Singita, together with &Beyond, Great Plains Conservation, and another leading safari company, have jointly made a formal submission to the SA government – a technical five-page document, outlining why any trade in lion bone should be stopped.
“In 2016, the US banned the import of any lion trophies from South Africa, effectively terminating a huge market for the canned hunting operators and by extension, the lion breeders. Unfortunately, at COP17, CITES, whilst banning international trade in bones from wild lions, left an opening for South Africa to export bones and skeletons from captive bred cats,” said Singita in a statement.
“The predator breeding industry has since successfully lobbied the South African government, leading to an announcement in January that a quota of 800 skeletons would be allowed for export per year. The destination countries for these skeletons are in Asia, where lion is used as a substitute for tiger in consumable items such as tiger bone wine and cake.”
Singita says this quota creates and opportunity for breeders to have financial gain from the exploitation of their captive cats, especially now that their hunting market has diminished so drastically, but the government, under pressure from NGOs and civil society, has agreed to open up a two-week window for public comment.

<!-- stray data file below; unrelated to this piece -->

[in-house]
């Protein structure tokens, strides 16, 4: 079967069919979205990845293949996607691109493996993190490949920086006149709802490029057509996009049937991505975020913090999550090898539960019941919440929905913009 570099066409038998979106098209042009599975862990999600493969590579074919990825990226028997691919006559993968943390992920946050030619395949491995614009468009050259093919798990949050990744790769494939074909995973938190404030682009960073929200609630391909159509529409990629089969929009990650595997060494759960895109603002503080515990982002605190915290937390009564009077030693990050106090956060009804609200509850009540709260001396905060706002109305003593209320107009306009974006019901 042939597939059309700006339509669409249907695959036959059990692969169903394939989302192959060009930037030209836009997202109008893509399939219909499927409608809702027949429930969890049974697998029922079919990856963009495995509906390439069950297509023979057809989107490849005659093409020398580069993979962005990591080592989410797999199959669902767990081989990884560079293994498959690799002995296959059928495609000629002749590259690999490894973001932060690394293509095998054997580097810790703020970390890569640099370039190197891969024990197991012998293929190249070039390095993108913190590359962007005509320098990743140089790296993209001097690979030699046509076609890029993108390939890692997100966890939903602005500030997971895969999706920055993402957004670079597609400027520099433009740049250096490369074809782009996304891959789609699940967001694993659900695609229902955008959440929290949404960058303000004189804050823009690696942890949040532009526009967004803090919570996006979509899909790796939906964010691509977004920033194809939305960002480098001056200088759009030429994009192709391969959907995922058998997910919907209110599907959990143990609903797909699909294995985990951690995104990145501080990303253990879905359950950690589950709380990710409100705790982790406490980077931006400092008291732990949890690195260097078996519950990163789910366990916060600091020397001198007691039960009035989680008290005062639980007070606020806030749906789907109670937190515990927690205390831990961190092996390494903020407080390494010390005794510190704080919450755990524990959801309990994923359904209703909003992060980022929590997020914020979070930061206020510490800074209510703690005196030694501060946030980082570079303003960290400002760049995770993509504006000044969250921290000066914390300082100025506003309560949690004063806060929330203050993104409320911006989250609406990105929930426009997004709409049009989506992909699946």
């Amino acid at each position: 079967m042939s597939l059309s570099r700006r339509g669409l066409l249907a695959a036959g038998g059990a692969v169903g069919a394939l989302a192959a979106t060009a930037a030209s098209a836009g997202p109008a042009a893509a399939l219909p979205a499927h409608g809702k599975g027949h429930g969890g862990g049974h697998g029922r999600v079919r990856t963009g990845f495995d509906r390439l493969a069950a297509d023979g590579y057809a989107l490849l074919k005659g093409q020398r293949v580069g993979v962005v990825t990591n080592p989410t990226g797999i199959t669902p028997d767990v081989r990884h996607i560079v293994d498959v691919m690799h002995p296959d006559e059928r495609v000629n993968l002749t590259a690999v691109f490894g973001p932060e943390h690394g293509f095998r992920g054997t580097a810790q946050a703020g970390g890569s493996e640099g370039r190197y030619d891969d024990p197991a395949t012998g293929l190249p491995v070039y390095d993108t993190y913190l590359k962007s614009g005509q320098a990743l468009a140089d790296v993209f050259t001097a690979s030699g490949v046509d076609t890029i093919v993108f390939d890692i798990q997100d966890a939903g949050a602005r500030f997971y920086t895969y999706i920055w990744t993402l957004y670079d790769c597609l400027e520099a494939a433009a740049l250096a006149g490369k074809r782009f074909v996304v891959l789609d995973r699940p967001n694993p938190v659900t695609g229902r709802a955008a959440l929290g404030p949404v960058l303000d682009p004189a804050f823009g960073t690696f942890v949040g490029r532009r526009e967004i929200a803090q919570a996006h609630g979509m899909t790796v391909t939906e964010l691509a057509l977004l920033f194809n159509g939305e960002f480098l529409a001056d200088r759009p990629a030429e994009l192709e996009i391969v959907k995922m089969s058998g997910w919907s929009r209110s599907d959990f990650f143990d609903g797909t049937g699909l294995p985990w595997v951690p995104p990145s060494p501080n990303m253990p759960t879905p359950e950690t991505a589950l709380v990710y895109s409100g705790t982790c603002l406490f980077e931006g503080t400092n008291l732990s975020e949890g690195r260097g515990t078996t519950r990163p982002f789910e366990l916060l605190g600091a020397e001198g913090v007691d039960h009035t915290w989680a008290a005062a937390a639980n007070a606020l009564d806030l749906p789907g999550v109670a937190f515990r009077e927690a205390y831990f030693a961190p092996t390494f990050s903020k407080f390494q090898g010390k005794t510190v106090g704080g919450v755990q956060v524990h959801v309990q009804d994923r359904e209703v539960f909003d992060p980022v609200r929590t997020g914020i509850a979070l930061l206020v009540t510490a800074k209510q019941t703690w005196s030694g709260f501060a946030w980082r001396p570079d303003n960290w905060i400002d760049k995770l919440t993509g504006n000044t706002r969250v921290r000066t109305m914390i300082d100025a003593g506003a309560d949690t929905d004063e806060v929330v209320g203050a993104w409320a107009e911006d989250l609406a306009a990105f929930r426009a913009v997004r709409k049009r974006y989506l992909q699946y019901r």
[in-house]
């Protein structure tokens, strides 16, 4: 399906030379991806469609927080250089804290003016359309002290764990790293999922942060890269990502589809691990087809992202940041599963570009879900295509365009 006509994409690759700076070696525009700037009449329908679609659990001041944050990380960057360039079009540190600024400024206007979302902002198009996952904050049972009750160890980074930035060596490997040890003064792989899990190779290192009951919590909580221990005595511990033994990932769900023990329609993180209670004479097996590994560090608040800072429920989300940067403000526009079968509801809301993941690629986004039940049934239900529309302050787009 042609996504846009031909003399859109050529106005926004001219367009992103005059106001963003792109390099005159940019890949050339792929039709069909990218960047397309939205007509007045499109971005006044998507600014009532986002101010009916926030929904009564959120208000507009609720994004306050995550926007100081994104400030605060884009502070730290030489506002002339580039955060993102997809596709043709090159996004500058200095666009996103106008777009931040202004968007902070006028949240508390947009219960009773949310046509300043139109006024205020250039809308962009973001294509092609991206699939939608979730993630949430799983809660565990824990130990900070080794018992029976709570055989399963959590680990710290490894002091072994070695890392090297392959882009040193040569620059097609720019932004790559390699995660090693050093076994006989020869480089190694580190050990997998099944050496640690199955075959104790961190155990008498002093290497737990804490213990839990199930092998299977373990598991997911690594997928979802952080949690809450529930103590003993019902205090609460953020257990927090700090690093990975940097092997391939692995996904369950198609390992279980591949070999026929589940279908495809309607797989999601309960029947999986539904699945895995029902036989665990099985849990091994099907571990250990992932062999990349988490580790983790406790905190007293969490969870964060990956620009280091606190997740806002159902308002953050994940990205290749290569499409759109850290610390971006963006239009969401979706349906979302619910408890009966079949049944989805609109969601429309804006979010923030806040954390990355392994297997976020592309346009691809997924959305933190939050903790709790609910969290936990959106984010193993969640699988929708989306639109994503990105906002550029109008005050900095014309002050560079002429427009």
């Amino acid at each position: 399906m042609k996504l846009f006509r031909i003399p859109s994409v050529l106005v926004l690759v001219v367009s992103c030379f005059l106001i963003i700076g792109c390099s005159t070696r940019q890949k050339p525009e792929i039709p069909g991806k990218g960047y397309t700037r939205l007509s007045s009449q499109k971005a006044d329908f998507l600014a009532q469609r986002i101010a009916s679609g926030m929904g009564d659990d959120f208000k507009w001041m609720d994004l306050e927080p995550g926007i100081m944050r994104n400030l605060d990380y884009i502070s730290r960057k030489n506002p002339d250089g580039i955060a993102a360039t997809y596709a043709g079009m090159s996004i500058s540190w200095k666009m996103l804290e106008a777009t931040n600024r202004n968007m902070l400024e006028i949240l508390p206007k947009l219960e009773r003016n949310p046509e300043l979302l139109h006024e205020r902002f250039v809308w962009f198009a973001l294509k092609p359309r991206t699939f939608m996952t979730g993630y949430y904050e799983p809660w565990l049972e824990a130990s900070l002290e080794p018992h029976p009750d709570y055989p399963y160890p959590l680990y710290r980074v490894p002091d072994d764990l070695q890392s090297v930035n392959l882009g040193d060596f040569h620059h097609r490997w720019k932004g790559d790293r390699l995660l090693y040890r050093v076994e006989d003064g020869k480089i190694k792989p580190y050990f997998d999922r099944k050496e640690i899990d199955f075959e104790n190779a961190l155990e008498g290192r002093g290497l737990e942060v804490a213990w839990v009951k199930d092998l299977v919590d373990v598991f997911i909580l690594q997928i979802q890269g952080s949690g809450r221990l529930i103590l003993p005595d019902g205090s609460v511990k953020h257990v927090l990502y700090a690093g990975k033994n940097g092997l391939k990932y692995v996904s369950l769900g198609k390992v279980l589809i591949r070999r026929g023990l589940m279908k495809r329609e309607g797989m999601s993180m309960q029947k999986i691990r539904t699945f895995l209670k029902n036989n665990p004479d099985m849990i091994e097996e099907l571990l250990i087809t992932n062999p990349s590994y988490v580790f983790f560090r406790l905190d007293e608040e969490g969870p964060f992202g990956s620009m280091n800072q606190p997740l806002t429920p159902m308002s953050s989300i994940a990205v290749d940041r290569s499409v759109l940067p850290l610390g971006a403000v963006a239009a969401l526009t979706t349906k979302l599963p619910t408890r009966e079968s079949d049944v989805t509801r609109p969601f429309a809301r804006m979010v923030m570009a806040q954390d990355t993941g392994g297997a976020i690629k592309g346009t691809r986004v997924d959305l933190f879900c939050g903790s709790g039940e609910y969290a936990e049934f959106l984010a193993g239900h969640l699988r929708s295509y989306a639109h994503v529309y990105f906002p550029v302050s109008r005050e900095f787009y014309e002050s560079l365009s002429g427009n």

The safari companies’ argument is two-fold:
- Extinction risk: Any legal trade in captive-bred lion bones opens up a channel for traders to launder illegally obtained bone from wild lions, thus leading to more demand and thus more poaching.
- Business risk: The risk to the photo-safari industry is high for two reasons. First, the reputational damage to South Africa as a tourism destination could be significant. Secondly, lions are the most sought after ‘must-see’ species for all safari tourists, and the loss of lions in a reserve, region or country would be devastating.